The use of preoperative incentive spirometry (IS) was proposed in this clinical investigation with the speculation that encouraging morbidly obese patients to breathe to total lung capacity and, therefore, opening collapsed alveoli would minimize postoperative respiratory dysfunction. Because of the differences in previous studies, the therapeutic value of preoperative IS has not yet been fully understood. The prevalence of obesity is high in the United States, exceeding 30% in most age and sex groups.1 Morbid obesity affects millions of Americans that, in association with obesity, frequently carry several additional medical problems such as type 2 diabetes mellitus, gastroesophageal reflux disease, arthritis, heart disease, and importantly for anesthesiologists, pulmonary diseases such as obesity hypoventilation syndrome (OHS).2 OHS is a term used to describe the pulmonary state of patients with obesity, chronic hypercapnia, and sleepdisordered breathing.3 It is most common in patients with a body mass index (BMI) $40 kg/m2 (defined by the World Health Organization as morbidly obese4) and often involves pulmonary hypertension and restrictive lung disease.2 Morbidly obese patients undergoing bariatric surgery are at higher risks for perioperative pulmonary complications such as atelectasis and impaired gas exchange.5 Muscle paralysis and intraoperative mechanical ventilation (often with high Fi02, insufficient levels of positive end-expiratory pressure [PEEP], and erratically applied alveolar recruiting maneuvers) can aggravate preexisting deficiencies in respiratory mechanics.6 The insufflation of pneumoperitoneum and postural changes associated with bariatric procedures may impair respiratory function and gas exchange further both intraoperatively and postoperatively.7 In fact, hypoxemia is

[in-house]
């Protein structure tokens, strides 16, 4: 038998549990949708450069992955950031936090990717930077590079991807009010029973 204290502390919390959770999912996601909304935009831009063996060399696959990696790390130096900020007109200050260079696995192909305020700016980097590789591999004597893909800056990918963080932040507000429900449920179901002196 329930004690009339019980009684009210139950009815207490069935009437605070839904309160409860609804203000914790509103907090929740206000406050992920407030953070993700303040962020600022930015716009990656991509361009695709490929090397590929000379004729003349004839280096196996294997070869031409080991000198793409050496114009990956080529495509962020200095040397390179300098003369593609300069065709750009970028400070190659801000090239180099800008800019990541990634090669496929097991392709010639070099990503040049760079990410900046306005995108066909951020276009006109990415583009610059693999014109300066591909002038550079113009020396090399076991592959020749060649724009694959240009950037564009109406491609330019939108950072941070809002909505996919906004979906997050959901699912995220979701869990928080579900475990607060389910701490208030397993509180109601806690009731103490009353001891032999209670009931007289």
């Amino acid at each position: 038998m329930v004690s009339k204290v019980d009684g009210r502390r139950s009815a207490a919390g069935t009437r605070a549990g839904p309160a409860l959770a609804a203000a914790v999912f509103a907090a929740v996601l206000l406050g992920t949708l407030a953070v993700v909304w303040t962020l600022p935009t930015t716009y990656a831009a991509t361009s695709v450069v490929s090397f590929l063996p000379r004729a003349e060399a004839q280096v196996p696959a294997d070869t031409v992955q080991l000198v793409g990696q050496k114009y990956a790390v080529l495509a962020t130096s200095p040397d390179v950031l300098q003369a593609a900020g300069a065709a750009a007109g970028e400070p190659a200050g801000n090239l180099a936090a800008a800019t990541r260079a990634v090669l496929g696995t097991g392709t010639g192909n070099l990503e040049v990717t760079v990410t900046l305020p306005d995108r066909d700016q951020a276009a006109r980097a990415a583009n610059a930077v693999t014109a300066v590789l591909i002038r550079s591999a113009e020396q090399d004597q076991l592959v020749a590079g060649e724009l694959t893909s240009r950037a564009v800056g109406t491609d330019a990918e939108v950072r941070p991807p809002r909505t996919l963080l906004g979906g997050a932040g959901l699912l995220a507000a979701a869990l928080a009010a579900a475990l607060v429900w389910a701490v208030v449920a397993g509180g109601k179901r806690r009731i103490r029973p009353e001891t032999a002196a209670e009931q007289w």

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a common postoperative complication in these patients even in the absence of preoperative obstructive pulmonary symptoms, indicating a need for routine positive pressure treatment.8 Postoperative chest physiotherapy in the form of mechanical breathing devices such as continuous positive airway pressure (CPAP), bilevel positive airway pressure (BiPAP), and incentive spirometry (IS) have been introduced to prevent pulmonary complications after bariatric surgery. The use of CPAP immediately after extubation has been shown to reduce the loss of significant lung volumes after surgery, which may be an additional intervention in risk minimization.9 However, many surgeons caution the use of positive pressure airway ventilation as they are concerned about anastomosis tension and sutures breakage. IS uses a device that allows the patient to mimic natural yawning or sighing by having them take slow, deep breaths while sustaining maximal inspiration. Studies directed at combating pulmonary risk in the postoperative period demonstrate that lung volume expansion techniques, such as aggressive IS and early ambulation, are useful in preventing respiratory complications,10,11 obviating the need for positive pressure techniques such as BiPAP and CPAP that can be labor intensive and expensive to implement. Still, several studies suggest that IS is taught inconsistently (a brief explanation in the preoperative clinics; the brochure is provided. Instructions are given to bring in the spirometer the day of surgery, yet no education is provided regarding its use, and then it likely is used inadequately by patients) and the effects of IS may be measured inconsistently because of the different variables in each clinical trial.10,12-14 All of these studies looked at the effect of prophylactic respiratory physiotherapy on several measures of postoperative outcome, but none focused on the modalities of IS use. Our hypothesis was that a systematic use of IS for at least 3 days prior to surgery could increase the preoperative inspiratory capacity of our patients on the day of surgery and also could result in a smaller decrease in the postoperative inspiratory lung volume of bariatric patients. Therefore, our primary goal was to determine whether IS could lead to improved preoperative respiratory mechanics, as assessed by measuring inspiratory lung volumes postoperatively. The underlying assumption was that optimizing and preserving the respiratory function can result in better perioperative oxygenation and in a lower incidence of pulmonary complications in this high-risk population and that a formal preoperative program of IS utilization could help the patient to familiarize themselves with the device and possibly to appreciate the benefits, resulting in a better utilization